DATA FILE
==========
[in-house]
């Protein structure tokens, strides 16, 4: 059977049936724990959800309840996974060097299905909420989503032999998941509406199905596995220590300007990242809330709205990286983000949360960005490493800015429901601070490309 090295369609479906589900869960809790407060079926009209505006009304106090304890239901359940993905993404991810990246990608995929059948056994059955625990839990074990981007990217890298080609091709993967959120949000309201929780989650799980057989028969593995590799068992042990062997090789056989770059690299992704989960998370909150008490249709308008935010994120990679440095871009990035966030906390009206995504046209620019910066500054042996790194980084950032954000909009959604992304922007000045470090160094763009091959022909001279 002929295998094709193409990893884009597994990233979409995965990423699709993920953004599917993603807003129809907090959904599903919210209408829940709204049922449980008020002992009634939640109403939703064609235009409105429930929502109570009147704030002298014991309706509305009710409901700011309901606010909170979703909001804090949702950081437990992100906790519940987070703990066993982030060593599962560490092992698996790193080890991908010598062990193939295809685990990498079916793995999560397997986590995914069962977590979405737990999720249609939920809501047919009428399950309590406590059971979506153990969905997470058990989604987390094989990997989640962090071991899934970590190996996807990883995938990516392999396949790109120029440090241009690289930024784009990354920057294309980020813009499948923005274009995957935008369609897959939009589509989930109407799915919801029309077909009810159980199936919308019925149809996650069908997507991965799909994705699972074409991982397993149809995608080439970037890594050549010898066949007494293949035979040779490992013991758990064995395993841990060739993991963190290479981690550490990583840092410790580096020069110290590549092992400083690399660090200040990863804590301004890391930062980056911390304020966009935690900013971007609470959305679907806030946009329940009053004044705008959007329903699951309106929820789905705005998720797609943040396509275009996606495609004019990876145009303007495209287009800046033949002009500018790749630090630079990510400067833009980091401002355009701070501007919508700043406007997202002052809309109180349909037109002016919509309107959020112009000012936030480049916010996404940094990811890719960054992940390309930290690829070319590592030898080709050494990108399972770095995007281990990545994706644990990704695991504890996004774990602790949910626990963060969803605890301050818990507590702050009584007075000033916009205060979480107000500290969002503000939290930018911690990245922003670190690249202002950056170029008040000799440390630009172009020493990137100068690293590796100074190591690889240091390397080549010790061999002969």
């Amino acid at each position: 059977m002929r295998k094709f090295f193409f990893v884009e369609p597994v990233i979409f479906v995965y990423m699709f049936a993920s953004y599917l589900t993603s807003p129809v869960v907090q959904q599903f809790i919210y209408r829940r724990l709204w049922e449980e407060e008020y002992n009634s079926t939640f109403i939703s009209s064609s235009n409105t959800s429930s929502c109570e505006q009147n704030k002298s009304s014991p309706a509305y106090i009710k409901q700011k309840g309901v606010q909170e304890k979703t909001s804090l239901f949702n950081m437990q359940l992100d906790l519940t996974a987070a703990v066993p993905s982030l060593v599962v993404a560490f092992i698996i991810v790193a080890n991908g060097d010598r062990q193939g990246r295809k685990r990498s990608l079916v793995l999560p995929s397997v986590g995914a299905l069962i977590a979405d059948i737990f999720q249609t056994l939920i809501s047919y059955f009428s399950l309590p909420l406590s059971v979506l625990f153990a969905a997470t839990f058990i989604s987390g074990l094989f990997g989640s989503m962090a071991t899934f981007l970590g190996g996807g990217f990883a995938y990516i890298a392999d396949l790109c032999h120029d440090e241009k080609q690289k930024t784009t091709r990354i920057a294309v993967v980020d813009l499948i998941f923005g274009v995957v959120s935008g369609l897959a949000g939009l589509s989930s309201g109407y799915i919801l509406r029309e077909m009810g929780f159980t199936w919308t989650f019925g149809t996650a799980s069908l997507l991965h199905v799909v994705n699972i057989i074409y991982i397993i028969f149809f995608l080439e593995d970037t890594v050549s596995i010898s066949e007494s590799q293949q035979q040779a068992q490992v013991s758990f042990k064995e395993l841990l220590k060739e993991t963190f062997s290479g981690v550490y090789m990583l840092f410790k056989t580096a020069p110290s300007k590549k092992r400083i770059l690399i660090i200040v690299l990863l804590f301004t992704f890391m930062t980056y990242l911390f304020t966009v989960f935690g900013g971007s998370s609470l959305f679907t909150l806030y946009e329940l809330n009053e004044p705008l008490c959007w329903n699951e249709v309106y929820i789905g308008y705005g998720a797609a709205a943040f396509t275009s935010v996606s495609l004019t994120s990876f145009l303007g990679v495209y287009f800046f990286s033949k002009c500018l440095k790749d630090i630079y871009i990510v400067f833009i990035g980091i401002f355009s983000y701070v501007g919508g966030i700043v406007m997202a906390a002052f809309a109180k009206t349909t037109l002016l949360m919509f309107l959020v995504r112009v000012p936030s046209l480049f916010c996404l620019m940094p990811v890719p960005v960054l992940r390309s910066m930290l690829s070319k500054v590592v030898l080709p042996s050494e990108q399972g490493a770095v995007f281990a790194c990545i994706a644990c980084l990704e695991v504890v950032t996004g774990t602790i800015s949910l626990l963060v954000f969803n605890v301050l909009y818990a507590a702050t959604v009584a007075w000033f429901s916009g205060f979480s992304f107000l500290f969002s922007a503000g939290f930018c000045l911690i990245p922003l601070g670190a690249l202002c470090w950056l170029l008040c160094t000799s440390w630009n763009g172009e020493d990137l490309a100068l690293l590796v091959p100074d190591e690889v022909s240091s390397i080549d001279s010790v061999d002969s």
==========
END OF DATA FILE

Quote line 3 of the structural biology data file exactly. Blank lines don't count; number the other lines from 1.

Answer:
């Amino acid at each position: 059977m002929r295998k094709f090295f193409f990893v884009e369609p597994v990233i979409f479906v995965y990423m699709f049936a993920s953004y599917l589900t993603s807003p129809v869960v907090q959904q599903f809790i919210y209408r829940r724990l709204w049922e449980e407060e008020y002992n009634s079926t939640f109403i939703s009209s064609s235009n409105t959800s429930s929502c109570e505006q009147n704030k002298s009304s014991p309706a509305y106090i009710k409901q700011k309840g309901v606010q909170e304890k979703t909001s804090l239901f949702n950081m437990q359940l992100d906790l519940t996974a987070a703990v066993p993905s982030l060593v599962v993404a560490f092992i698996i991810v790193a080890n991908g060097d010598r062990q193939g990246r295809k685990r990498s990608l079916v793995l999560p995929s397997v986590g995914a299905l069962i977590a979405d059948i737990f999720q249609t056994l939920i809501s047919y059955f009428s399950l309590p909420l406590s059971v979506l625990f153990a969905a997470t839990f058990i989604s987390g074990l094989f990997g989640s989503m962090a071991t899934f981007l970590g190996g996807g990217f990883a995938y990516i890298a392999d396949l790109c032999h120029d440090e241009k080609q690289k930024t784009t091709r990354i920057a294309v993967v980020d813009l499948i998941f923005g274009v995957v959120s935008g369609l897959a949000g939009l589509s989930s309201g109407y799915i919801l509406r029309e077909m009810g929780f159980t199936w919308t989650f019925g149809t996650a799980s069908l997507l991965h199905v799909v994705n699972i057989i074409y991982i397993i028969f149809f995608l080439e593995d970037t890594v050549s596995i010898s066949e007494s590799q293949q035979q040779a068992q490992v013991s758990f042990k064995e395993l841990l220590k060739e993991t963190f062997s290479g981690v550490y090789m990583l840092f410790k056989t580096a020069p110290s300007k590549k092992r400083i770059l690399i660090i200040v690299l990863l804590f301004t992704f890391m930062t980056y990242l911390f304020t966009v989960f935690g900013g971007s998370s609470l959305f679907t909150l806030y946009e329940l809330n009053e004044p705008l008490c959007w329903n699951e249709v309106y929820i789905g308008y705005g998720a797609a709205a943040f396509t275009s935010v996606s495609l004019t994120s990876f145009l303007g990679v495209y287009f800046f990286s033949k002009c500018l440095k790749d630090i630079y871009i990510v400067f833009i990035g980091i401002f355009s983000y701070v501007g919508g966030i700043v406007m997202a906390a002052f809309a109180k009206t349909t037109l002016l949360m919509f309107l959020v995504r112009v000012p936030s046209l480049f916010c996404l620019m940094p990811v890719p960005v960054l992940r390309s910066m930290l690829s070319k500054v590592v030898l080709p042996s050494e990108q399972g490493a770095v995007f281990a790194c990545i994706a644990c980084l990704e695991v504890v950032t996004g774990t602790i800015s949910l626990l963060v954000f969803n605890v301050l909009y818990a507590a702050t959604v009584a007075w000033f429901s916009g205060f979480s992304f107000l500290f969002s922007a503000g939290f930018c000045l911690i990245p922003l601070g670190a690249l202002c470090w950056l170029l008040c160094t000799s440390w630009n763009g172009e020493d990137l490309a100068l690293l590796v091959p100074d190591e690889v022909s240091s390397i080549d001279s010790v061999d002969s």